Laparoscopic pancreatic surgery can be performed as an alternative to the traditional open surgery by a skilled or experienced surgeon. The main difference between laparoscopic pancreatic surgery and traditional open surgery is that the former doesn’t require making a large incision, as it can be completely performed through minor incisions.
Pancreas cancer is likely to disseminate to other tissues and organs as it progresses to later stages. The Pancreas Cancer Surgeon will need to accurately identify the extent of cancer dissemination. This may require utilizing the diagnostic laparoscopy technique. Based on pancreas examination and diagnostic test results, your surgeon will decide the type of surgery best for your pancreas cancer stage and condition.
Commonly performed laparoscopic pancreatic surgeries include the following:
1. Laparoscopic distal pancreatectomy
Pancreatectomy refers to the removal of the pancreas. Depending on how much of the pancreas is affected, your surgeon will determine how much needs to be removed. Laparoscopic distal pancreatectomy is the surgery of choice in cases of pancreatic cysts, neuroendocrine tumors, and cancer which is localized in the body or tail of the pancreas.
2. Laparoscopic enucleation of pancreatic nodule (islet cell tumours)
Some pancreatic nodules may be suitable for enucleation if they are benign, and located away from the pancreatic duct. This procedure preserves most of the pancreatic tissue. Typically, this can be done for insulinoma (pancreatic islet cell tumours).
3. Pancreatic pseudocysts (drainage procedure)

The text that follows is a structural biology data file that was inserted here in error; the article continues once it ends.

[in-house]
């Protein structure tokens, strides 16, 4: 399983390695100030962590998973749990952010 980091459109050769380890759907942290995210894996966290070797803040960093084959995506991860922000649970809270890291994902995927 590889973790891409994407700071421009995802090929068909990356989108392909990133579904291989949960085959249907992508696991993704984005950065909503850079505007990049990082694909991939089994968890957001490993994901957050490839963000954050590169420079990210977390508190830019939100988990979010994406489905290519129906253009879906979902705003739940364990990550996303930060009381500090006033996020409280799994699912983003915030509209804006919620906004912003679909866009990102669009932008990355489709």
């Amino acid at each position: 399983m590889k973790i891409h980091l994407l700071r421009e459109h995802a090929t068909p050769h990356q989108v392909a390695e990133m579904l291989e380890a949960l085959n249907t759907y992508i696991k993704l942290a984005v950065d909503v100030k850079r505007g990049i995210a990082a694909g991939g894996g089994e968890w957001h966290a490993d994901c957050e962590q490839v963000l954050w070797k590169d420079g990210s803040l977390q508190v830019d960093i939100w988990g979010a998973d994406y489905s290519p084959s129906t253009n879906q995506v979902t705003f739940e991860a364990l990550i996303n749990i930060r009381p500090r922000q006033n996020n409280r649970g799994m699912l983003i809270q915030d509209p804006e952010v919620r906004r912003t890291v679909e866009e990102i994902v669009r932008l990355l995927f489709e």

Severe acute pancreatitis can cause pancreatic fluid leaks. This can result in formation of fluid-filled growths that may obstruct the stomach and cause vomiting. For such cases, a laparoscopic pancreatic surgery (pancreatic cystogastrostomy) may help drain the pancreatic fluid.
4. Necrotising pancreatitis
Patients with necrotising pancreatitis may require debridement or removal of dead pancreatic tissue. This can be done laparoscopically and is preferred as it is less invasive. Repeated procedures may be necessary till sufficient non-viable pancreatic tissue is removed.
Two potential post-operative complications of pancreatic surgery are pancreatic leak and diabetes. Pancreatic leaks are not always avoidable, but are best managed by an experienced pancreatic surgeon. Uncontrolled pancreatic leaks may be life-threatening, and result in fever, abdominal abscess and wound problems. Some patients may develop diabetes after pancreatic surgery. This will depend on the extent of surgery, and may occur after Whipples surgery (where most of the insulin-producing cells are located).
Do consult your surgeon regarding laparoscopic or minimally invasive options for pancreatic surgery.
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